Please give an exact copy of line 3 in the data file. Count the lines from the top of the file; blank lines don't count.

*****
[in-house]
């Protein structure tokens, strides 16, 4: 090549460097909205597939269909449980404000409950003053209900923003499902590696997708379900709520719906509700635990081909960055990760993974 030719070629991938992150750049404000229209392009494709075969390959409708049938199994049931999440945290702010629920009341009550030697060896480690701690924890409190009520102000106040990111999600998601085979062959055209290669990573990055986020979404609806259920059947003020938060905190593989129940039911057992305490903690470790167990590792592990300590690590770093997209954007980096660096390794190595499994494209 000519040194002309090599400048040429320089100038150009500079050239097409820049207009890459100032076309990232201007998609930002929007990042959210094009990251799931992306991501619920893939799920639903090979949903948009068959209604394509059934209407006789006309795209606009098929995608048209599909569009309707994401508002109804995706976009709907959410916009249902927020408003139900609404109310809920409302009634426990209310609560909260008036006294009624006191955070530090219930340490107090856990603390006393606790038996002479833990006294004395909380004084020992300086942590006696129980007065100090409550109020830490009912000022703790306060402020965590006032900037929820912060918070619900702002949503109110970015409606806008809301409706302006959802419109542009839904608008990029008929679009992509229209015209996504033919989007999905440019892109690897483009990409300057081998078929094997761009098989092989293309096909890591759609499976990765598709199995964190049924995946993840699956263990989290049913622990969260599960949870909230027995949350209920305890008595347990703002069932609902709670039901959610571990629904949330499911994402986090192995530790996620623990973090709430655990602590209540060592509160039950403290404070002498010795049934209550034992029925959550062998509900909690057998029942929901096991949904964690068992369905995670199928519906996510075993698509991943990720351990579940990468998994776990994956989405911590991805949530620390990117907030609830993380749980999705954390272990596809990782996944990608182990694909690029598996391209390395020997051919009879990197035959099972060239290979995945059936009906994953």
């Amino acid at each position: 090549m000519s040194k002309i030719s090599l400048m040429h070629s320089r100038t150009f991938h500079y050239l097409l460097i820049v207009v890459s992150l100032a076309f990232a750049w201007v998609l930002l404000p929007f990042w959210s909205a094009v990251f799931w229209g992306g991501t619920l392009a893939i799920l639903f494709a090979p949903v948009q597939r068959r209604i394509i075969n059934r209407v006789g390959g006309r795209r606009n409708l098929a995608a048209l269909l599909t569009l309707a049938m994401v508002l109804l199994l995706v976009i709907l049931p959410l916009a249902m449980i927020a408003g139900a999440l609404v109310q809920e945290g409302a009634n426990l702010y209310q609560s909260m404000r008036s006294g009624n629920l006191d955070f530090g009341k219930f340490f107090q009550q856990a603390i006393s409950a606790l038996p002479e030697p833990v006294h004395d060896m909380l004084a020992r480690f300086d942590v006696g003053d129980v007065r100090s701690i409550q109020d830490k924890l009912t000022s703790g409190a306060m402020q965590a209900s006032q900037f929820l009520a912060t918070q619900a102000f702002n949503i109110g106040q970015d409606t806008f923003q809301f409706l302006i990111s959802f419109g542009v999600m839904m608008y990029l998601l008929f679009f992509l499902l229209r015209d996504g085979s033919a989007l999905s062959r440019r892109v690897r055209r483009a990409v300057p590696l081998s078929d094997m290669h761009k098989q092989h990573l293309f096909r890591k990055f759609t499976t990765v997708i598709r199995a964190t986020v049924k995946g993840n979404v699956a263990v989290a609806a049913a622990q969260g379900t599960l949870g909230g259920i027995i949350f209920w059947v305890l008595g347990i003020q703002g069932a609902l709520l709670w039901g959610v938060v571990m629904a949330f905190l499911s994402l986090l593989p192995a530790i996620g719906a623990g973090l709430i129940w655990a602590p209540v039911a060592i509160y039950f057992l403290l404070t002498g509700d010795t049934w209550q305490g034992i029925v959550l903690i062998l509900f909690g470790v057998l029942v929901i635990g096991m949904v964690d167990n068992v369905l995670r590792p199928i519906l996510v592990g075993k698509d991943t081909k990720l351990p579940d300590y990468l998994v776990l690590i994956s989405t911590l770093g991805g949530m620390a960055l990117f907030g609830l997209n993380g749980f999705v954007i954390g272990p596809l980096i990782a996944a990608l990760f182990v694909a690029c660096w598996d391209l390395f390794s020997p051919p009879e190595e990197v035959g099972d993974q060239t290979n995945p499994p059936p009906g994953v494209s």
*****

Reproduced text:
């Amino acid at each position: 090549m000519s040194k002309i030719s090599l400048m040429h070629s320089r100038t150009f991938h500079y050239l097409l460097i820049v207009v890459s992150l100032a076309f990232a750049w201007v998609l930002l404000p929007f990042w959210s909205a094009v990251f799931w229209g992306g991501t619920l392009a893939i799920l639903f494709a090979p949903v948009q597939r068959r209604i394509i075969n059934r209407v006789g390959g006309r795209r606009n409708l098929a995608a048209l269909l599909t569009l309707a049938m994401v508002l109804l199994l995706v976009i709907l049931p959410l916009a249902m449980i927020a408003g139900a999440l609404v109310q809920e945290g409302a009634n426990l702010y209310q609560s909260m404000r008036s006294g009624n629920l006191d955070f530090g009341k219930f340490f107090q009550q856990a603390i006393s409950a606790l038996p002479e030697p833990v006294h004395d060896m909380l004084a020992r480690f300086d942590v006696g003053d129980v007065r100090s701690i409550q109020d830490k924890l009912t000022s703790g409190a306060m402020q965590a209900s006032q900037f929820l009520a912060t918070q619900a102000f702002n949503i109110g106040q970015d409606t806008f923003q809301f409706l302006i990111s959802f419109g542009v999600m839904m608008y990029l998601l008929f679009f992509l499902l229209r015209d996504g085979s033919a989007l999905s062959r440019r892109v690897r055209r483009a990409v300057p590696l081998s078929d094997m290669h761009k098989q092989h990573l293309f096909r890591k990055f759609t499976t990765v997708i598709r199995a964190t986020v049924k995946g993840n979404v699956a263990v989290a609806a049913a622990q969260g379900t599960l949870g909230g259920i027995i949350f209920w059947v305890l008595g347990i003020q703002g069932a609902l709520l709670w039901g959610v938060v571990m629904a949330f905190l499911s994402l986090l593989p192995a530790i996620g719906a623990g973090l709430i129940w655990a602590p209540v039911a060592i509160y039950f057992l403290l404070t002498g509700d010795t049934w209550q305490g034992i029925v959550l903690i062998l509900f909690g470790v057998l029942v929901i635990g096991m949904v964690d167990n068992v369905l995670r590792p199928i519906l996510v592990g075993k698509d991943t081909k990720l351990p579940d300590y990468l998994v776990l690590i994956s989405t911590l770093g991805g949530m620390a960055l990117f907030g609830l997209n993380g749980f999705v954007i954390g272990p596809l980096i990782a996944a990608l990760f182990v694909a690029c660096w598996d391209l390395f390794s020997p051919p009879e190595e990197v035959g099972d993974q060239t290979n995945p499994p059936p009906g994953v494209s």